Therefore, while Labour’s result in Hastings did appear very bad when considering Labour’s better performance in the South, when considering borough results across the country Labour still stands out as an outlier. This would again indicate negative local factors depressed Labour’s vote alongside the clear national problems the party has.
While swing is not a perfect measure, it does accurately capture the relative position of Labour to the Conservatives – who is up and who is down. Table two shows when producing a list of the 20 boroughs with the highest swing away from Labour, Hastings placed in the top ten.
Over 120 borough councils were contested in last month’s elections, clearly making Hastings one of the heaviest defeats for Labour. Considering that Hastings usually bucks the trend in a positive way for Labour, this raises the question of why this year’s result was so poor for the Hastings Labour Party? Considering national factors were at play everywhere this again raises the possibility that local issues damaged Labour candidates in Hastings.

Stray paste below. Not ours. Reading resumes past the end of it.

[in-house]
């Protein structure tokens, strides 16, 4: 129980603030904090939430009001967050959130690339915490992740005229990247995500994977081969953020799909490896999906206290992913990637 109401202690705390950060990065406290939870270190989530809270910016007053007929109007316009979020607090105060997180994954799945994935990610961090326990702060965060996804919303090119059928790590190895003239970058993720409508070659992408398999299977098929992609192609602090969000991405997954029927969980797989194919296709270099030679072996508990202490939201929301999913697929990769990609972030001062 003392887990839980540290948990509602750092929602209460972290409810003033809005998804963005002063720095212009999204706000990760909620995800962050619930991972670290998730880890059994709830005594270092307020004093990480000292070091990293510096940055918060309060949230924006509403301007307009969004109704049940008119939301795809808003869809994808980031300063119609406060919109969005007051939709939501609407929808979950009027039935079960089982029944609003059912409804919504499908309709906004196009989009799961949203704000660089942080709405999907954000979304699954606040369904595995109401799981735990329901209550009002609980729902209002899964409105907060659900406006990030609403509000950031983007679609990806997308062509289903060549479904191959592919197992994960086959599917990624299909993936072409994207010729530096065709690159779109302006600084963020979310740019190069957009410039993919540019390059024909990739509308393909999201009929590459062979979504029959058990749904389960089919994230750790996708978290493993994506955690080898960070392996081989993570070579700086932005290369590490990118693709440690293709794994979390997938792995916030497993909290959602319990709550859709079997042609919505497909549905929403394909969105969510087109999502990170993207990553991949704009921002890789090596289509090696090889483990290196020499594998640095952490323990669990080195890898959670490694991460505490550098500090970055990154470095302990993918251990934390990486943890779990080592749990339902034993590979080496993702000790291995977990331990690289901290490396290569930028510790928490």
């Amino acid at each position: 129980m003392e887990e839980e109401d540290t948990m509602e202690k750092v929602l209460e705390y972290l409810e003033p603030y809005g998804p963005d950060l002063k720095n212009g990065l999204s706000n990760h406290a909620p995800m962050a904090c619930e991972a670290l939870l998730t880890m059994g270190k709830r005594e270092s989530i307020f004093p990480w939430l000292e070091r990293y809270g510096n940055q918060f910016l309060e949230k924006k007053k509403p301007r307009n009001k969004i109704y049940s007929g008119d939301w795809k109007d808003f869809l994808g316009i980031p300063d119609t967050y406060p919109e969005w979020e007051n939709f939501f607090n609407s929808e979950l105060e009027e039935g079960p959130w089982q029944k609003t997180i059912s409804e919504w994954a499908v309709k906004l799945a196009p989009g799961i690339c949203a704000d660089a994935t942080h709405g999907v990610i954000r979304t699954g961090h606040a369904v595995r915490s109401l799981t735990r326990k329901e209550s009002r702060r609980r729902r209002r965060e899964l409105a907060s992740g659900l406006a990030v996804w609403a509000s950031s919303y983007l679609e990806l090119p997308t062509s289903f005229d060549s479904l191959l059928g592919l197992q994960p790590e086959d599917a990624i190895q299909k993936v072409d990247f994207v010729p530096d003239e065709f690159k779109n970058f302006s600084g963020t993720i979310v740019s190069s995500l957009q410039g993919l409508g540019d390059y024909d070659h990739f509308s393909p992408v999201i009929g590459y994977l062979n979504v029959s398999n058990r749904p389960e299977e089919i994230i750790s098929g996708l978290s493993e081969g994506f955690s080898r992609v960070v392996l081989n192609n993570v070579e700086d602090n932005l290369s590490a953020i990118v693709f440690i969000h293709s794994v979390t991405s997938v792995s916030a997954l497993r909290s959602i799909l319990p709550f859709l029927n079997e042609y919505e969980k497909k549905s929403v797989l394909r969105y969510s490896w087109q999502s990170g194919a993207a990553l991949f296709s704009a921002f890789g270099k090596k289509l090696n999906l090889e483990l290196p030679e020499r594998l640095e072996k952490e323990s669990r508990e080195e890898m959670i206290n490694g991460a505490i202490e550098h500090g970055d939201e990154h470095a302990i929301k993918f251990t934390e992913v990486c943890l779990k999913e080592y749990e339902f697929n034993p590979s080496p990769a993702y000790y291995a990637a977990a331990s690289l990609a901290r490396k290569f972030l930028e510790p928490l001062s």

On viewing table three it can be seen that the results of Old Hastings and West St Leonards were where most of Labour’s largest net losses occurred. Within these areas, there were clear local issues, particularly planning issues.
West St Leonards had a mixture of tough planning issues that any incumbent council group would find tough to defend. Moreover, Old Hastings had a long-standing planning issue, the Marina development, something that gave the Greens a foothold and a focus to campaign on. Therefore, local factors most probably did cause Labour to have a particularly hefty decrease in their share of the vote. However, it should also be noted that large net losses occurred in other seats that more reflected problems Labour had nationally, such as the seats of Baird, Ore, Tressell and Wishing Tree.
Therefore, it can be concluded that the cause of Labour’s sizeable problems in Hastings is both national and local, presenting a hard challenge for Labour in Hastings.
Figure 3, comparing the swing in Hastings against other borough in other regions, Local elections 2021